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The statement made by the Vice President Bharrat Jagdeo that Guyana will need to import labour must be red flagged and clarity must be urgently sought. .
This statement is worrying because there has been no plan or policy unveiled by this administration to address our current unemployed and underemployed demographic. The Bureau of Statistics has pegged our overall unemployment rate at 15.4% and our youth unemployment rate at 31.8%, which is double the average world unemployment rate of 8.15 % and double the average world youth unemployment rate of 13.6% respectively.
Any caring government would first ensure that their citizens are being prepared to take up all jobs as they become available, or at least as many as possible, before there is a pronouncement on the importation of labour. There has been no public engagement on this matter to consider a methodology that ensures Guyanese at home and in the Diaspora are the first beneficiaries of all job opportunities. We have not yet heard of any policy initiative to significantly reduce our unemployment rate as jobs become available or are we as Guyanese left to fend for ourselves as foreign companies continue to import all levels of labour Even worse, this is clearly happening with full approval of the current administration given that a work permit is issued by the Ministry of Home Affairs for every foreign national employed locally.
There is much concern about the increase in crime over the last year. Why is this happening? To what social and economic variables can this be attributed? The pandemic has affected the employment of some, the government has fired many and now there are cases of persons who desperately need public assistance being taken off of the list and deemed no longer eligible.This with the 14% increase in food prices has to be seen as a recipe for the increase of poverty which has ripple effects that we often times ignore.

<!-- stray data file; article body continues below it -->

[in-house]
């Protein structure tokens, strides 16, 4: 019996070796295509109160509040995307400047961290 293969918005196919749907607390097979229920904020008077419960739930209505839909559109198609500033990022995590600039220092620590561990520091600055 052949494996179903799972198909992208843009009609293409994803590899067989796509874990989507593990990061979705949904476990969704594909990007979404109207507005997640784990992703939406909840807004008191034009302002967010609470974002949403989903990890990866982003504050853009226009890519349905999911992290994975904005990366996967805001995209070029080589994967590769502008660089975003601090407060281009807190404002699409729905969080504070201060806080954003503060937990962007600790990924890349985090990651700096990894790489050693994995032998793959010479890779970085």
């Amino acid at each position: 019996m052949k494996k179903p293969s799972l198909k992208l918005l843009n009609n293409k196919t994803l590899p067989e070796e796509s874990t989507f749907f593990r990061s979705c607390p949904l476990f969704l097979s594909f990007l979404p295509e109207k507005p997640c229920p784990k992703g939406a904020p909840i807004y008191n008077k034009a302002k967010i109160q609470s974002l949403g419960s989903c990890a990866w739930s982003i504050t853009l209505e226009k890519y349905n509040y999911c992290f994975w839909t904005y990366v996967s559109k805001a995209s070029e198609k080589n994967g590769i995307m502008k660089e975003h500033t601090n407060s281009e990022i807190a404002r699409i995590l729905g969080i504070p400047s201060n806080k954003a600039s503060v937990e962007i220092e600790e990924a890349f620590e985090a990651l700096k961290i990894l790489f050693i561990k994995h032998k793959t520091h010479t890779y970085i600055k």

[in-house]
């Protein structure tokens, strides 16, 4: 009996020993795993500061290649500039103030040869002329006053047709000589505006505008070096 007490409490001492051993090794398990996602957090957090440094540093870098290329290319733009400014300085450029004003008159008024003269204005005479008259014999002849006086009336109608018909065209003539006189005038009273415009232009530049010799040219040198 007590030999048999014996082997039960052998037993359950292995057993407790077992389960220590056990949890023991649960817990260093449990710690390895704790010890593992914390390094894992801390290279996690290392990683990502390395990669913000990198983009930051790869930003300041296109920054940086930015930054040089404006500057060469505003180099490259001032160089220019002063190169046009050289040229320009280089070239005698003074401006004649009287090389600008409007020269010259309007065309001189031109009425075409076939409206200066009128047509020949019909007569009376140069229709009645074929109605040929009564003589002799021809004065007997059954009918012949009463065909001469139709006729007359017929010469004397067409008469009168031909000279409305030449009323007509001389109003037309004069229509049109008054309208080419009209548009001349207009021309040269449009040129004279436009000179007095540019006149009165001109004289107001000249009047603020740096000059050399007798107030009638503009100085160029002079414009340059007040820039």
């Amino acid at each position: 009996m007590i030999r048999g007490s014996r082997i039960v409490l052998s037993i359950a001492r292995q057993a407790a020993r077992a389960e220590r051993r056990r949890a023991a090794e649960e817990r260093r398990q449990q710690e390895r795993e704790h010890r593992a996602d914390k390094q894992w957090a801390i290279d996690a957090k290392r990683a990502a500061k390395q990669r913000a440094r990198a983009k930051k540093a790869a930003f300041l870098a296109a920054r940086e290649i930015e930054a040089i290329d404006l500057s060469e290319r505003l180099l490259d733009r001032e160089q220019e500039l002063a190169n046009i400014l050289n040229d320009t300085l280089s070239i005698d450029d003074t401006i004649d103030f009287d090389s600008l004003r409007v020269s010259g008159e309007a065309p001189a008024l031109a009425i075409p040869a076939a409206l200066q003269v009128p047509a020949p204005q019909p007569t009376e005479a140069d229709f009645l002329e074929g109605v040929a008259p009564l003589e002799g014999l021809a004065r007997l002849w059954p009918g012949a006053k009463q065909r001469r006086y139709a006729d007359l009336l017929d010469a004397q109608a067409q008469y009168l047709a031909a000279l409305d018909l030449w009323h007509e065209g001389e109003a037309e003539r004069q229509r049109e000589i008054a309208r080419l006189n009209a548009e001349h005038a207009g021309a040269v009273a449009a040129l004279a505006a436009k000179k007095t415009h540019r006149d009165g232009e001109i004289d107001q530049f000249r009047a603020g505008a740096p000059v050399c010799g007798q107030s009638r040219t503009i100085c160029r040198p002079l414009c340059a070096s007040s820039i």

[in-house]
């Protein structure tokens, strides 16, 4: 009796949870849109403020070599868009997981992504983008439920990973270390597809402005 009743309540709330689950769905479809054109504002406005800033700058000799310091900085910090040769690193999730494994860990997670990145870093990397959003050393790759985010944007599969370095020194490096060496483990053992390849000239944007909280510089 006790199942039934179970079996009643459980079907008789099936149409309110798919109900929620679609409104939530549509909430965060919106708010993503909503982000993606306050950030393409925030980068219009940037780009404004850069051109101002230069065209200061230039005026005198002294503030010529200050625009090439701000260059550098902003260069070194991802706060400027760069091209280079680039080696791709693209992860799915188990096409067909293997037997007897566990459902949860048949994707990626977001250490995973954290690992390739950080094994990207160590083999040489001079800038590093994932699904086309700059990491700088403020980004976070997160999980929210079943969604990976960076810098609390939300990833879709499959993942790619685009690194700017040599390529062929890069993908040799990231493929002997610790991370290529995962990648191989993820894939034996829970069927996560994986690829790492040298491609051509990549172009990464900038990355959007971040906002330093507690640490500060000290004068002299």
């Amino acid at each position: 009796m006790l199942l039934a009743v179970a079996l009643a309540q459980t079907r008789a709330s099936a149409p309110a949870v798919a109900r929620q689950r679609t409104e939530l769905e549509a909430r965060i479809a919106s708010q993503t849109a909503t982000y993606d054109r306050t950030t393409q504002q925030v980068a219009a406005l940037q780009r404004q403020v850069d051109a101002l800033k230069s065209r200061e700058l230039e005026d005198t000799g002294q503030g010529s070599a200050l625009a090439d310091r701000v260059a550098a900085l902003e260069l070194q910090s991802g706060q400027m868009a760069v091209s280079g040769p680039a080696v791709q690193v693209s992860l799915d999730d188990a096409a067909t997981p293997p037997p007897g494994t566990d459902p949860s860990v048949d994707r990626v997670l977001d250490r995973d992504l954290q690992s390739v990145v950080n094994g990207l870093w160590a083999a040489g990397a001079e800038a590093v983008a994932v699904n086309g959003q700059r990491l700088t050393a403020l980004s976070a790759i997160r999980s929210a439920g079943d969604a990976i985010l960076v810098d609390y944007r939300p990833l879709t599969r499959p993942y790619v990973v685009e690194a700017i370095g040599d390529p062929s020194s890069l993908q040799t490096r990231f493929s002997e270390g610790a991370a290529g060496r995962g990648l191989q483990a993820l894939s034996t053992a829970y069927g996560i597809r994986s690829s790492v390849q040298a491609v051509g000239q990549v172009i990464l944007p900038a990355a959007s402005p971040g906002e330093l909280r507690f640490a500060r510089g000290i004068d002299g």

That the Vice President would not only ignore the aforementioned but refuse to address them as urgent issues that can debilitate an entire society and instead choose to pronounce on the importation of labour, must be seen as a direct slap in the face of all Guyanese. It is also a clear indication of the priorities of the Ali administration; quick business deals are prioritised over strategic human resource development.
The work permits given out between 2016 and 2019 in the oil and gas and mining sectors total 3670. This should be used as a guide of how many people need to be trained in particular areas so that over time the number of work permits in these areas could significantly reduce. What we are hearing from the Vice President is the complete opposite. It appears that a decision was taken to import labour rather than assess the gaps that exist and methodically work to ensure that Guyanese are positively impacted by the economic expansion that is taking place.
We must not accept this, we must make it clear that the importation of labour without a plan to effectively employ all eligible Guyanese of employable age will not be condoned.
Tabitha Sarabo-Halley, MP